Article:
MUMBAI (Thomson Reuters Foundation) - An Indian court has ordered the government to pay compensation to a child trafficking survivor even though her case has yet to be tried, a ruling aid workers said could help hundreds of other victims get the money they need to move on with their lives.
The Calcutta High Court said it would be “gross inhumanity” to delay compensation further in a country where cases can take years to come to trial, as it ordered state authorities to pay up within 10 days.
“Denial of compensation to such (a) victim would continue such violation and perpetrate gross inhumanity on the victim in question,” said the court in its ruling on Monday.
The victim was just 14 when she was sold to a brothel in the western Indian city of Pune, about 1,200 miles (2,000 km) from her home in West Bengal state, in 2013.
She applied under a government scheme for 500,000 Indian rupees (about $7,000) in compensation for the physical injuries and mental agony she suffered, but was turned down because the trial of her case had not begun.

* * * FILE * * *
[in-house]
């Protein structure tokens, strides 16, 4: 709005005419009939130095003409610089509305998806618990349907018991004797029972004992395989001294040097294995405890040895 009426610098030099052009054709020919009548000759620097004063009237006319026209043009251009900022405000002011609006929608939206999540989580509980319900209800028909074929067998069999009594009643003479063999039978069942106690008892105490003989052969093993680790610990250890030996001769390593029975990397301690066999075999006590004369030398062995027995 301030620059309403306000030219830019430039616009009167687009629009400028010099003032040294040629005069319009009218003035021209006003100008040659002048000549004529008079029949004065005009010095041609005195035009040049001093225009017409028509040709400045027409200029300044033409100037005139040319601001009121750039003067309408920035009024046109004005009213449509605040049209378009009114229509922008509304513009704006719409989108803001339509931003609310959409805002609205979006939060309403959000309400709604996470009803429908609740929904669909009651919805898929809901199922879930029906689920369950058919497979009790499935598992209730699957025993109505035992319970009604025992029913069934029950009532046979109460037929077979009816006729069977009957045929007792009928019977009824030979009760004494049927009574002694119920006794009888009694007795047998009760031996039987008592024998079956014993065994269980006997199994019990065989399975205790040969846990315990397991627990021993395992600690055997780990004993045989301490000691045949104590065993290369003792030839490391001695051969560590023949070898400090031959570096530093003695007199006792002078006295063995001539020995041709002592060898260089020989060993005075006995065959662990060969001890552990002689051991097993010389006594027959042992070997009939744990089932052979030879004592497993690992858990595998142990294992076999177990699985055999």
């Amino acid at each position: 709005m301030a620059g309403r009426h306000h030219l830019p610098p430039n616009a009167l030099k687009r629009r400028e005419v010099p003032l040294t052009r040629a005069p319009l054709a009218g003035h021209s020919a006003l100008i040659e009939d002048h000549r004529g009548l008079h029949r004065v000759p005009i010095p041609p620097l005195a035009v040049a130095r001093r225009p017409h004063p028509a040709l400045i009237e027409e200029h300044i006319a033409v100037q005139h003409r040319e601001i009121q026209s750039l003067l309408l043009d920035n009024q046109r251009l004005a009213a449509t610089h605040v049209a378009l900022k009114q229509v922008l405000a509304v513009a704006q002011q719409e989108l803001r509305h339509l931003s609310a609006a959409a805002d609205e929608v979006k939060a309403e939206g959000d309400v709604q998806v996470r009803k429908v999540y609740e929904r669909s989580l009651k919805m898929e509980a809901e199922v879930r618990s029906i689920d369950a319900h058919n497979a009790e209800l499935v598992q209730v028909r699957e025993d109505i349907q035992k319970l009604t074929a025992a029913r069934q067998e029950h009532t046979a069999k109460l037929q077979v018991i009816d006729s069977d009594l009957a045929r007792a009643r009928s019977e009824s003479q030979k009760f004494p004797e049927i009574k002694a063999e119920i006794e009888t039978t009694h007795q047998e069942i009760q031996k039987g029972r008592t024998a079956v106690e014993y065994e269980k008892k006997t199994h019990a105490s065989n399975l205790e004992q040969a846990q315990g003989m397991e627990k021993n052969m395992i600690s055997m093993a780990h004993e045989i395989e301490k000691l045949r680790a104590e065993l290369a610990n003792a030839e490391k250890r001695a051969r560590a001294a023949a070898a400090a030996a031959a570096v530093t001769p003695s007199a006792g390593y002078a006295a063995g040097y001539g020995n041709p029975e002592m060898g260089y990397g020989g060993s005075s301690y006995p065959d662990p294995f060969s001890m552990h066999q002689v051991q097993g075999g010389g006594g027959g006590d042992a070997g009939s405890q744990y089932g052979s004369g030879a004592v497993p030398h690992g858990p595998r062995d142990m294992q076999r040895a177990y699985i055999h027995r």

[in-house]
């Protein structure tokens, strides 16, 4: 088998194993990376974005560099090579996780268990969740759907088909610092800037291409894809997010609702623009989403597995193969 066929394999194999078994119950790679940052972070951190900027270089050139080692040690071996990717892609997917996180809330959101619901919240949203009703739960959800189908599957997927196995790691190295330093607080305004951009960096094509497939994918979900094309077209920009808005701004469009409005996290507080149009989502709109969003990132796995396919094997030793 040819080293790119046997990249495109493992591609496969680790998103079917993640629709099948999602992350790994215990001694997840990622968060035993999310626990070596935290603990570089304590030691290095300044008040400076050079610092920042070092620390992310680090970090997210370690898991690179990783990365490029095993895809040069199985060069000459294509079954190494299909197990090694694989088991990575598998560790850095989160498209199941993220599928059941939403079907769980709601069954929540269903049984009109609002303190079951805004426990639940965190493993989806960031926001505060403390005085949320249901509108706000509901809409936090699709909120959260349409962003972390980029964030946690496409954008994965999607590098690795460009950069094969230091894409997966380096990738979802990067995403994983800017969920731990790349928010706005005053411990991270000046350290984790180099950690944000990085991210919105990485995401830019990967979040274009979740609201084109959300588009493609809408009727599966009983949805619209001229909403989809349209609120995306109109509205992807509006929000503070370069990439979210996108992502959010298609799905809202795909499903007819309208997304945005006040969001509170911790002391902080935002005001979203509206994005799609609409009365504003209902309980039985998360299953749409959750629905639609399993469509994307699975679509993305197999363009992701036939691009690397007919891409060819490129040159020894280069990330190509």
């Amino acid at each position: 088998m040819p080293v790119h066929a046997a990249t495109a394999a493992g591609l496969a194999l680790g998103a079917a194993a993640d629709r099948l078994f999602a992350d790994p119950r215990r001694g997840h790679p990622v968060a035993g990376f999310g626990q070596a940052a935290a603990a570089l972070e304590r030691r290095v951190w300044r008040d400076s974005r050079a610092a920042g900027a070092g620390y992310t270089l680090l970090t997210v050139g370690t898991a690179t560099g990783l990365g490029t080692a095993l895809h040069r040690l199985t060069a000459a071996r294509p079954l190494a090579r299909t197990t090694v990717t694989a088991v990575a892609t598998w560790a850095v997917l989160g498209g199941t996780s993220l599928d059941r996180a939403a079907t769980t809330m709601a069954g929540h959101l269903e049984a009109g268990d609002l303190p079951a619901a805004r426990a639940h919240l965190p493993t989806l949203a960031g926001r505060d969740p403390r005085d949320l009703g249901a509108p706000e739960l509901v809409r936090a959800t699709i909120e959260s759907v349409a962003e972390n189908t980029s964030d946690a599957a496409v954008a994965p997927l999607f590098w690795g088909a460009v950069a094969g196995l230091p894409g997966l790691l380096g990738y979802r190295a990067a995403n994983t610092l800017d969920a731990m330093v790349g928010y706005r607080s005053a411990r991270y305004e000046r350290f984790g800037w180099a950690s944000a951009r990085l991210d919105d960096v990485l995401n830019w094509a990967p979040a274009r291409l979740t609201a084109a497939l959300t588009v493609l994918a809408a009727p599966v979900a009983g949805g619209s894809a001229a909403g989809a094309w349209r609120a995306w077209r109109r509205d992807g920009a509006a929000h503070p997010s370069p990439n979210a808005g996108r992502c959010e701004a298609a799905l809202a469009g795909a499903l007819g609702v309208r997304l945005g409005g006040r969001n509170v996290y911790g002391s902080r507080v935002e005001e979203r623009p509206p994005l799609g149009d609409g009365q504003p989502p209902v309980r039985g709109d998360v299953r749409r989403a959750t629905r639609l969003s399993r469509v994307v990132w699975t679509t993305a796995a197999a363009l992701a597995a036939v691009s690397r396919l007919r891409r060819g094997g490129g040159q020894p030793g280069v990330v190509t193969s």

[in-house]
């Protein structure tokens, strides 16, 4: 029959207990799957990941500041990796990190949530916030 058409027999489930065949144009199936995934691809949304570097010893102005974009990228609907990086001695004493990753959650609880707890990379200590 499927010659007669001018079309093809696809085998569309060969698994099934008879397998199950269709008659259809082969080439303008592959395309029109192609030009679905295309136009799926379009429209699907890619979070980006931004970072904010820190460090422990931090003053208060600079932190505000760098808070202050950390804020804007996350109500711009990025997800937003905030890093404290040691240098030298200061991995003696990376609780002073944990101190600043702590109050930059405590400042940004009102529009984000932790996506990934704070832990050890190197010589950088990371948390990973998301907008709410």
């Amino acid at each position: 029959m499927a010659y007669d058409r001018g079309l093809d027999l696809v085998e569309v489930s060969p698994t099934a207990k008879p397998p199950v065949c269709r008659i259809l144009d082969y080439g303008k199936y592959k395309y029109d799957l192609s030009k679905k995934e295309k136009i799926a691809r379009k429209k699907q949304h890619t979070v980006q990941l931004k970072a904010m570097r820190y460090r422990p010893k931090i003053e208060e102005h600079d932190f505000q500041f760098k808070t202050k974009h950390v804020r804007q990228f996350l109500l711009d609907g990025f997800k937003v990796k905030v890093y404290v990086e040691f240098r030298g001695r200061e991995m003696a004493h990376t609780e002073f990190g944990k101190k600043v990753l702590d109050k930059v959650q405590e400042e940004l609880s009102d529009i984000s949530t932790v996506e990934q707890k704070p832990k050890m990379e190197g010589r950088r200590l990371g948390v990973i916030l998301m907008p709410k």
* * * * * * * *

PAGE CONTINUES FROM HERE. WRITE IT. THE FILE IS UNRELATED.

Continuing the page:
Earlier appeals to local judicial bodies were also turned down for the same reason.
Campaigners said the high court’s ruling would help win compensation for more rescued victims.
“We rescue 200 to 250 trafficked girls every year who are from West Bengal. We will now file applications for all the rescued victims,” Ravi Kant, founder of anti-trafficking charity Shakti Vahini, told the Thomson Reuters Foundation.
“In the absence of any state-sponsored rehabilitation, which is the right of the victim, this compensation can help them move ahead in life.”
Most of the more than 8,000 human trafficking cases recorded in India in 2016 involved victims from West Bengal, according to India’s National Crime Records Bureau.
Girls are lured with the promise of jobs in the city only to be sold into domestic servitude or sexual slavery.
“The judgment is significant as the trial has not begun,” said lawyer Kaushik Gupta, who represented the survivor.
“The police have arrested two people, but are still looking out for two more people, including the main trafficker.”
Reporting by Roli Srivastava @Rolionaroll, Editing by Claire Cozens. Please credit Thomson Reuters Foundation, the charitable arm of Thomson Reuters, that covers humanitarian news, women’s rights, trafficking, property rights, climate change and resilience. Visit news.trust.org